As the debate over tax reform stalls in Washington, the action has moved to the states, where several Republican governors are looking for ways to not only cut taxes but eliminate some entirely. Kansas, Nebraska, and Louisiana are all considering doing away with personal and corporate income taxes and replacing them with a higher sales tax.
A bolder experiment is under way in Virginia, where Republican Governor Bob McDonnell has proposed scrapping the state’s gasoline tax. Nine states already get by without income taxes, but all 50 tax gas. For decades, Democrats and even small-government Republicans have accepted gas taxes as the fairest way to build and maintain highways. Those who use the roads most end up paying the most. And because people keep driving in good times and bad, it’s a reliable stream of income.
Virginia’s 17.5 percent gas tax, the 10th lowest in the country, is expected to bring in about $684 million in the next fiscal year. But the governor will need an estimated $844 million a year to complete an ambitious five-year overhaul of the state’s crowded roads and bridges. To get there without a gas tax, he’d raise the sales tax from 5 percent to 5.8 percent and—irony alert—put a $100 registration fee on fuel-efficient alternative vehicles. State Secretary of Transportation Sean Connaughton says that by pegging transportation funding directly to the sales tax, revenue will keep pace with the state’s growing economy. Between 2014 and 2018, the governor’s office projects the new sales tax will boost transportation funding by $4.1 billion, vs. $3.5 billion from the gas tax.
Why not just raise the gas tax? Republicans who control the house of delegates would block it, says Connaughton, who also points to a bigger flaw: The gas tax isn’t the moneymaker it used to be. Americans are driving more miles yet using less gas, thanks to more fuel-efficient cars. After President Obama announced new fuel-efficiency standards in August, mandating that cars average 54.5 mpg by 2025, the governor decided the state would be better off long term if he swapped gas taxes for sales taxes. “It’s completely unsustainable,” Connaughton explains. “We need a new solution.”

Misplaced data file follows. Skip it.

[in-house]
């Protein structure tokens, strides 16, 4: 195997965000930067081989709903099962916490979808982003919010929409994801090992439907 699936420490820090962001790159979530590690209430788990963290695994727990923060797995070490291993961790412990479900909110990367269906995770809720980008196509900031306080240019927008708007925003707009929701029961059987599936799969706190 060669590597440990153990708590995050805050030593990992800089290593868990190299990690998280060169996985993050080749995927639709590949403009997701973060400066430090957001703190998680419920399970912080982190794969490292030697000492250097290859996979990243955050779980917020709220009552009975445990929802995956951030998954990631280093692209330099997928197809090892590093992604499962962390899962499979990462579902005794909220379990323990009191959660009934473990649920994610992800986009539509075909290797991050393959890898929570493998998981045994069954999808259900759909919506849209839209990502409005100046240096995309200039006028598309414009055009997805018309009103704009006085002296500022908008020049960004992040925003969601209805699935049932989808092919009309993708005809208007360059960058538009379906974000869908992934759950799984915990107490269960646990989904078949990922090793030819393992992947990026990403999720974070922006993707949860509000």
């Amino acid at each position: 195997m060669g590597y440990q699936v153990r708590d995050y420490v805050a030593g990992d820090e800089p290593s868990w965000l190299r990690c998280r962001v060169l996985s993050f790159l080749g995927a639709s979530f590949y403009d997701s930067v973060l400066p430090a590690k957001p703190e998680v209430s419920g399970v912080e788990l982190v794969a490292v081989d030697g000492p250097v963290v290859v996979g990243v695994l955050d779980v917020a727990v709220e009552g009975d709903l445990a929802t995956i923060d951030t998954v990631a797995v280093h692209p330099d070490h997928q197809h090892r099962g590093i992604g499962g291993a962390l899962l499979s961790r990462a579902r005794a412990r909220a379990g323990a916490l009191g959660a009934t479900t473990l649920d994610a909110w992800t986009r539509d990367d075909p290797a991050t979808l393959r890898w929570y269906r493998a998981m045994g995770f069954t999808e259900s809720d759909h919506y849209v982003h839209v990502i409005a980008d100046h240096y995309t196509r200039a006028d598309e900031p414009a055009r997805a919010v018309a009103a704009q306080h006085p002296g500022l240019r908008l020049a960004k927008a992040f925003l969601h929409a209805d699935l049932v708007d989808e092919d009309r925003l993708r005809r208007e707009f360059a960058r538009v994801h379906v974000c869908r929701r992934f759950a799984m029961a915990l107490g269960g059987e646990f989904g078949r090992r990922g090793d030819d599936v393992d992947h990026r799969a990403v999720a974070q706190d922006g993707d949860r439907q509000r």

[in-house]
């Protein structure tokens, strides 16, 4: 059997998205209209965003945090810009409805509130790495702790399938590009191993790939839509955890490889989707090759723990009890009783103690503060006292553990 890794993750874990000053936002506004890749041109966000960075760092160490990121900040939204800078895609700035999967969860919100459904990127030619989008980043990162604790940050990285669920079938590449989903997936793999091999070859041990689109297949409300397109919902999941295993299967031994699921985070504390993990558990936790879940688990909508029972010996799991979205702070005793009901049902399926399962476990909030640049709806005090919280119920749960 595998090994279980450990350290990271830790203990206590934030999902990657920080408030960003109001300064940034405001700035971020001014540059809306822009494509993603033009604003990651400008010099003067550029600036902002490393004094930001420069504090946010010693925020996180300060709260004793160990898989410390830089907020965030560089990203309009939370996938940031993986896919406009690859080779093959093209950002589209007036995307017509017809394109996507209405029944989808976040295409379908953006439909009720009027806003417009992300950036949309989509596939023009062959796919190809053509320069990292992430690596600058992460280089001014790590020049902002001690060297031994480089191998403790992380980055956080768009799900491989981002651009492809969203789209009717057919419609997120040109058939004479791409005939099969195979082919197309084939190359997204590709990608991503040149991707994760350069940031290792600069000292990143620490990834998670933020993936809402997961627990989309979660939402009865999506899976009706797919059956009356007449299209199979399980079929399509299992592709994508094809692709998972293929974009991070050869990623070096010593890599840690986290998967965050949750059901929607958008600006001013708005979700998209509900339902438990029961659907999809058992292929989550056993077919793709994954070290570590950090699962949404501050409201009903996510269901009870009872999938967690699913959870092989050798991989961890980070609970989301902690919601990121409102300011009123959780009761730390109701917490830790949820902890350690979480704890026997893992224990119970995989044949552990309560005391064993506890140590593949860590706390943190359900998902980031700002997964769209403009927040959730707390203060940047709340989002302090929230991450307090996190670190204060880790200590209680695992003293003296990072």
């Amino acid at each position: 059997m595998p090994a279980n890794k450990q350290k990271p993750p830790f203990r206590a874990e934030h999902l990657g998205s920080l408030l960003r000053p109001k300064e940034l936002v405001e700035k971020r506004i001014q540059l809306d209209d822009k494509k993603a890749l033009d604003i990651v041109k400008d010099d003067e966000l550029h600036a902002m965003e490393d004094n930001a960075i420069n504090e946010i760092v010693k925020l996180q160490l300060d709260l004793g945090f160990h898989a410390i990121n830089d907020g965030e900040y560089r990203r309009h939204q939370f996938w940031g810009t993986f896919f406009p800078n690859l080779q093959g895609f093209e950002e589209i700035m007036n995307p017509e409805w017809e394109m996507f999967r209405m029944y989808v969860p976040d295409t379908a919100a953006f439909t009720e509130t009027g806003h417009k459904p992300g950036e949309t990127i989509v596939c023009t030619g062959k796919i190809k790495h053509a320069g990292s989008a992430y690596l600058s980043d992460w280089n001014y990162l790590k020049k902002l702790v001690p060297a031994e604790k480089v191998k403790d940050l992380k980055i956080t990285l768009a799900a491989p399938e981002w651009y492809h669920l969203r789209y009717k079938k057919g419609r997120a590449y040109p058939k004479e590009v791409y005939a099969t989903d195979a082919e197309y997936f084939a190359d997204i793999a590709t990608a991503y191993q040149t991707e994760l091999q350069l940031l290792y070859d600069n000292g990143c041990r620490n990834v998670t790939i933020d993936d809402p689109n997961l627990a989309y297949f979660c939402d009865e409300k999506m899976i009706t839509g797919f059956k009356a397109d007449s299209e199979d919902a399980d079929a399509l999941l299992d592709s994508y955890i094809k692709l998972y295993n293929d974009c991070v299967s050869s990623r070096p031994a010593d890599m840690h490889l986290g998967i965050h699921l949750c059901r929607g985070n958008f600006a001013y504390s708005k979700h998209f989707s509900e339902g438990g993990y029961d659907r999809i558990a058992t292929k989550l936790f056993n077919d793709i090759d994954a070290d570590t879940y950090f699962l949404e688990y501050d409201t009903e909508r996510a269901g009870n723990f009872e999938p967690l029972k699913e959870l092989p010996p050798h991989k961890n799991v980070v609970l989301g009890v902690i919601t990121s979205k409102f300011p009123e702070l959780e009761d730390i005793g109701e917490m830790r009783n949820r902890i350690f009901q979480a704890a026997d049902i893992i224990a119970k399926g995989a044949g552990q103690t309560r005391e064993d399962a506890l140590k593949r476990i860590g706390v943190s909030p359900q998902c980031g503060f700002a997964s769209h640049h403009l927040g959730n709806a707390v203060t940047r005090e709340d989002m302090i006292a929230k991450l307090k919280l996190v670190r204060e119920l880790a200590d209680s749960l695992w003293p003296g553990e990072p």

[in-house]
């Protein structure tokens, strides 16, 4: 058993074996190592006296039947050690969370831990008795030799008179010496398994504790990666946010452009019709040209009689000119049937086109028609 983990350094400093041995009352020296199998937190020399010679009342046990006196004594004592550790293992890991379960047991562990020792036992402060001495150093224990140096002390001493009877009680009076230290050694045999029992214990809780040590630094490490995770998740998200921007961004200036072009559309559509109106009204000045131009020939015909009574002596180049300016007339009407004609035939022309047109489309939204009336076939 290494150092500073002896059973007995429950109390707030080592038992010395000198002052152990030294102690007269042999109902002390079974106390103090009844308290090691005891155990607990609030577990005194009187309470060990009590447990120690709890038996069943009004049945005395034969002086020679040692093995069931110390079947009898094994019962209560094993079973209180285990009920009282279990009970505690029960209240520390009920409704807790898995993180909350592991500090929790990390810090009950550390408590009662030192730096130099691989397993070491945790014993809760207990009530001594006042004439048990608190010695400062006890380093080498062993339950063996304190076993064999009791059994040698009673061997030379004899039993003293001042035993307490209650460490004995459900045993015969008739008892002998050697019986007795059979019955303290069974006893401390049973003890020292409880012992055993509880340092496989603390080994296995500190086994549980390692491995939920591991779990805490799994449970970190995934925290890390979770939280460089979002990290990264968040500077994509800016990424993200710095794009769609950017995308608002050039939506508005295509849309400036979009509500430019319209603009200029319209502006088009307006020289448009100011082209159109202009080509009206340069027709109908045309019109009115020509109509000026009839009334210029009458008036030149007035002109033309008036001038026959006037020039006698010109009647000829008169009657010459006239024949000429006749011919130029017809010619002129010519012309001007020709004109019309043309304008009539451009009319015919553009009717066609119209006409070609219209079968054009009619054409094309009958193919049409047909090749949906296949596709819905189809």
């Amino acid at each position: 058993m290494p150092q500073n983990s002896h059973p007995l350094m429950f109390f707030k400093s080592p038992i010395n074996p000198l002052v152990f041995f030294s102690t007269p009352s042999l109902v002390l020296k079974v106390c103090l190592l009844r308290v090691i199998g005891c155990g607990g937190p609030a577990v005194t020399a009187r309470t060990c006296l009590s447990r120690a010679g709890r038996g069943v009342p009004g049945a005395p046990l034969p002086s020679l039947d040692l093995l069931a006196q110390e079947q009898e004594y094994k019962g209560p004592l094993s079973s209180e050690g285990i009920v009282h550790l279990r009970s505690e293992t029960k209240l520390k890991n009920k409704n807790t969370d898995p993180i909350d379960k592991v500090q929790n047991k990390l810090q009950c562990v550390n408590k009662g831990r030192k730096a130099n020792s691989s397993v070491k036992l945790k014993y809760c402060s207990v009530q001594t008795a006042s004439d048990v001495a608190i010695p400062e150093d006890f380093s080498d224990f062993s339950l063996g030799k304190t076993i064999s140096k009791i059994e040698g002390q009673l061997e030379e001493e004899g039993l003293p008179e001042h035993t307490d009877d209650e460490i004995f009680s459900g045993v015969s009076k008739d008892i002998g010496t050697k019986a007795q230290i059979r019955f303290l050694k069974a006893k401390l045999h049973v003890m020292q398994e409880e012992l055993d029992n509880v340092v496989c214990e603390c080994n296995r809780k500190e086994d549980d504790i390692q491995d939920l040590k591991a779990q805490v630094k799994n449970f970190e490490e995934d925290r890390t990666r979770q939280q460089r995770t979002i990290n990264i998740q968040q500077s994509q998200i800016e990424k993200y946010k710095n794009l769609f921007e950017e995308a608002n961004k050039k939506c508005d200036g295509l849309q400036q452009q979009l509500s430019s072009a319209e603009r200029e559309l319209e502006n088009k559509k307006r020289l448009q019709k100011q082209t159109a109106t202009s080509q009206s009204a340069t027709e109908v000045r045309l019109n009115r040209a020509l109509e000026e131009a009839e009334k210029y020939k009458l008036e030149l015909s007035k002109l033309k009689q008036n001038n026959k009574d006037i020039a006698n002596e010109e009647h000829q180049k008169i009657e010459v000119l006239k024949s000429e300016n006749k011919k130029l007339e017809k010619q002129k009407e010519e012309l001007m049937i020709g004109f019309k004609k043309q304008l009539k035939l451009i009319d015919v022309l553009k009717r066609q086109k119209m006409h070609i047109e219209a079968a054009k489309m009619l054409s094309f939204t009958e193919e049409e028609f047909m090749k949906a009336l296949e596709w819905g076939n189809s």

McDonnell says killing the gas tax will also give Virginia a price advantage over its neighboring states, which already have higher sales and gas taxes. His office points to a new study by Chmura Economics & Analytics, in Richmond, claiming gas prices in Virginia could fall 16.6 cents per gallon. Others are skeptical. State Senator Richard Saslaw, the Democratic minority leader, calls the proposal “nothing short of absurd.” Saslaw, who owns a gas station in Northern Virginia, says it may temporarily lead to lower gasoline prices in Virginia, but they’ll eventually rise as oil companies begin selling to Virginia gas stations at a slightly higher price, taking the margin for themselves rather than passing it on. “All you’d be doing is giving a windfall to the oil companies,” Saslaw says. “You honestly think they would allow a 38-cent difference between Virginia and North Carolina?”
McDonnell’s plan could be a tough sell. Democrats oppose it because sales taxes disproportionately hit the poor on basics such as food. And many Republicans who relish the idea of killing the gas tax don’t support the sales tax hike that would pay for it. Saslaw doesn’t like it for another reason: It would give a free ride to millions of out-of-state motorists, who drive 7 billion miles in Virginia each year, according to the state Department of Transportation. Without a gas tax, they’ll contribute to the state’s roads only if they purchase something else when they stop to fill up. To make up the difference, says Saslaw, “they’d have to buy a lot of Snickers bars.”